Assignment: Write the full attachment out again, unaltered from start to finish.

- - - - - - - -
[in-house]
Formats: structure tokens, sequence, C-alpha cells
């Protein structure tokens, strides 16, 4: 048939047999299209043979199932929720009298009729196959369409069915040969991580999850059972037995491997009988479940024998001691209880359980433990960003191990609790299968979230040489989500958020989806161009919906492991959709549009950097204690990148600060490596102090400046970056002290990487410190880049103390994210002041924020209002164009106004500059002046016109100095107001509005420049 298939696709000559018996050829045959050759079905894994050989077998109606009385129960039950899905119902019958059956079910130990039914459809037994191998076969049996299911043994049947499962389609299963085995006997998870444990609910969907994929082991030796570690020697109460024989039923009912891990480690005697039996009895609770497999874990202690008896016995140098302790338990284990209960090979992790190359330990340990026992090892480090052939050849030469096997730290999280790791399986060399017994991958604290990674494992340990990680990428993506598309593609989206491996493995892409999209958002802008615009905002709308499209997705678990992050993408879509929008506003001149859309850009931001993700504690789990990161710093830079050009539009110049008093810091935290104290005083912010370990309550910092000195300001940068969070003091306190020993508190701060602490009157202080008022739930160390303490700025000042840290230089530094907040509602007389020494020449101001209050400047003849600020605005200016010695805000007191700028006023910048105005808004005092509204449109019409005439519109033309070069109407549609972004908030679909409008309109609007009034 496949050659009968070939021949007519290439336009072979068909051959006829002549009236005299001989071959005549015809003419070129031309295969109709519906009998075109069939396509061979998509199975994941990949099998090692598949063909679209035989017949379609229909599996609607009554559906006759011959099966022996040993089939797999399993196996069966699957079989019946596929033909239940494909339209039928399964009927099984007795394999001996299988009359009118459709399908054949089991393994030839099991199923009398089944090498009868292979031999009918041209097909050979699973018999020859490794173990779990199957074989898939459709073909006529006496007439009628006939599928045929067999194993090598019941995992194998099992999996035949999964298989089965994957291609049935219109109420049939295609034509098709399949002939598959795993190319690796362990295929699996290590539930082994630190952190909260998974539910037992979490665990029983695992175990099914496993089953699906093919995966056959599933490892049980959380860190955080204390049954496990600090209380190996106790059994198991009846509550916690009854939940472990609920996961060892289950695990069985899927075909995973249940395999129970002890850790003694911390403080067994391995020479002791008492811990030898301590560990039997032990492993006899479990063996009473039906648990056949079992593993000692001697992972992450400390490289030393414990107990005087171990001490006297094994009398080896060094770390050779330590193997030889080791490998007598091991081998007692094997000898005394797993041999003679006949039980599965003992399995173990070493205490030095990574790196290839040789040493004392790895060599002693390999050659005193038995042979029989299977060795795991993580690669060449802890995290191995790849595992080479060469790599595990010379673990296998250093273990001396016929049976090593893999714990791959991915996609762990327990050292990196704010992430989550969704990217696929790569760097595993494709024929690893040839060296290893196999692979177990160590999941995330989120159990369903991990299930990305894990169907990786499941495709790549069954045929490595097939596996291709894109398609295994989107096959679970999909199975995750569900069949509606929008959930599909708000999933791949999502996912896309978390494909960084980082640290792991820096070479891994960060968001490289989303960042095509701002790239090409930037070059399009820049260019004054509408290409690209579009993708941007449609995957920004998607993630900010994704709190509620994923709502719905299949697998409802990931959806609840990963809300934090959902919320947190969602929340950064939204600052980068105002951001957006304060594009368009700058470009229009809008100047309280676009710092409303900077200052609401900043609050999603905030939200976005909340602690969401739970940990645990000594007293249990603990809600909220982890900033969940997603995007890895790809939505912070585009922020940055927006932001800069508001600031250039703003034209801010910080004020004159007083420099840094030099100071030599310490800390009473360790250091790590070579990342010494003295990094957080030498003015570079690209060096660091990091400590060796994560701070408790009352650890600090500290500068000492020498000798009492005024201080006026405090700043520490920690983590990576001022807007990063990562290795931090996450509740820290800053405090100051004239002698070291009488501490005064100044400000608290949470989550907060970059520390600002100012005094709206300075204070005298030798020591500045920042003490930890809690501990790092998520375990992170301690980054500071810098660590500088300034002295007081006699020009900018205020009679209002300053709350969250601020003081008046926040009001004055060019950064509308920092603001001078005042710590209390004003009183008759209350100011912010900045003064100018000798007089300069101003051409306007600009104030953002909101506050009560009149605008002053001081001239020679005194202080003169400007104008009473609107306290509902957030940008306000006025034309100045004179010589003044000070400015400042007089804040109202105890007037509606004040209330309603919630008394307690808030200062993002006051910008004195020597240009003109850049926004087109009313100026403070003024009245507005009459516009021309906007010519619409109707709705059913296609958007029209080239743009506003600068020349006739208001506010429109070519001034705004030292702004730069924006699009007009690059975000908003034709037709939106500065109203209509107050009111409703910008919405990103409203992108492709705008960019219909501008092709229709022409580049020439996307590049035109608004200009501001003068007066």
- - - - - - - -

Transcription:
[in-house]
Formats: structure tokens, sequence, C-alpha cells
């Protein structure tokens, strides 16, 4: 048939047999299209043979199932929720009298009729196959369409069915040969991580999850059972037995491997009988479940024998001691209880359980433990960003191990609790299968979230040489989500958020989806161009919906492991959709549009950097204690990148600060490596102090400046970056002290990487410190880049103390994210002041924020209002164009106004500059002046016109100095107001509005420049 298939696709000559018996050829045959050759079905894994050989077998109606009385129960039950899905119902019958059956079910130990039914459809037994191998076969049996299911043994049947499962389609299963085995006997998870444990609910969907994929082991030796570690020697109460024989039923009912891990480690005697039996009895609770497999874990202690008896016995140098302790338990284990209960090979992790190359330990340990026992090892480090052939050849030469096997730290999280790791399986060399017994991958604290990674494992340990990680990428993506598309593609989206491996493995892409999209958002802008615009905002709308499209997705678990992050993408879509929008506003001149859309850009931001993700504690789990990161710093830079050009539009110049008093810091935290104290005083912010370990309550910092000195300001940068969070003091306190020993508190701060602490009157202080008022739930160390303490700025000042840290230089530094907040509602007389020494020449101001209050400047003849600020605005200016010695805000007191700028006023910048105005808004005092509204449109019409005439519109033309070069109407549609972004908030679909409008309109609007009034 496949050659009968070939021949007519290439336009072979068909051959006829002549009236005299001989071959005549015809003419070129031309295969109709519906009998075109069939396509061979998509199975994941990949099998090692598949063909679209035989017949379609229909599996609607009554559906006759011959099966022996040993089939797999399993196996069966699957079989019946596929033909239940494909339209039928399964009927099984007795394999001996299988009359009118459709399908054949089991393994030839099991199923009398089944090498009868292979031999009918041209097909050979699973018999020859490794173990779990199957074989898939459709073909006529006496007439009628006939599928045929067999194993090598019941995992194998099992999996035949999964298989089965994957291609049935219109109420049939295609034509098709399949002939598959795993190319690796362990295929699996290590539930082994630190952190909260998974539910037992979490665990029983695992175990099914496993089953699906093919995966056959599933490892049980959380860190955080204390049954496990600090209380190996106790059994198991009846509550916690009854939940472990609920996961060892289950695990069985899927075909995973249940395999129970002890850790003694911390403080067994391995020479002791008492811990030898301590560990039997032990492993006899479990063996009473039906648990056949079992593993000692001697992972992450400390490289030393414990107990005087171990001490006297094994009398080896060094770390050779330590193997030889080791490998007598091991081998007692094997000898005394797993041999003679006949039980599965003992399995173990070493205490030095990574790196290839040789040493004392790895060599002693390999050659005193038995042979029989299977060795795991993580690669060449802890995290191995790849595992080479060469790599595990010379673990296998250093273990001396016929049976090593893999714990791959991915996609762990327990050292990196704010992430989550969704990217696929790569760097595993494709024929690893040839060296290893196999692979177990160590999941995330989120159990369903991990299930990305894990169907990786499941495709790549069954045929490595097939596996291709894109398609295994989107096959679970999909199975995750569900069949509606929008959930599909708000999933791949999502996912896309978390494909960084980082640290792991820096070479891994960060968001490289989303960042095509701002790239090409930037070059399009820049260019004054509408290409690209579009993708941007449609995957920004998607993630900010994704709190509620994923709502719905299949697998409802990931959806609840990963809300934090959902919320947190969602929340950064939204600052980068105002951001957006304060594009368009700058470009229009809008100047309280676009710092409303900077200052609401900043609050999603905030939200976005909340602690969401739970940990645990000594007293249990603990809600909220982890900033969940997603995007890895790809939505912070585009922020940055927006932001800069508001600031250039703003034209801010910080004020004159007083420099840094030099100071030599310490800390009473360790250091790590070579990342010494003295990094957080030498003015570079690209060096660091990091400590060796994560701070408790009352650890600090500290500068000492020498000798009492005024201080006026405090700043520490920690983590990576001022807007990063990562290795931090996450509740820290800053405090100051004239002698070291009488501490005064100044400000608290949470989550907060970059520390600002100012005094709206300075204070005298030798020591500045920042003490930890809690501990790092998520375990992170301690980054500071810098660590500088300034002295007081006699020009900018205020009679209002300053709350969250601020003081008046926040009001004055060019950064509308920092603001001078005042710590209390004003009183008759209350100011912010900045003064100018000798007089300069101003051409306007600009104030953002909101506050009560009149605008002053001081001239020679005194202080003169400007104008009473609107306290509902957030940008306000006025034309100045004179010589003044000070400015400042007089804040109202105890007037509606004040209330309603919630008394307690808030200062993002006051910008004195020597240009003109850049926004087109009313100026403070003024009245507005009459516009021309906007010519619409109707709705059913296609958007029209080239743009506003600068020349006739208001506010429109070519001034705004030292702004730069924006699009007009690059975000908003034709037709939106500065109203209509107050009111409703910008919405990103409203992108492709705008960019219909501008092709229709022409580049020439996307590049035109608004200009501001003068007066």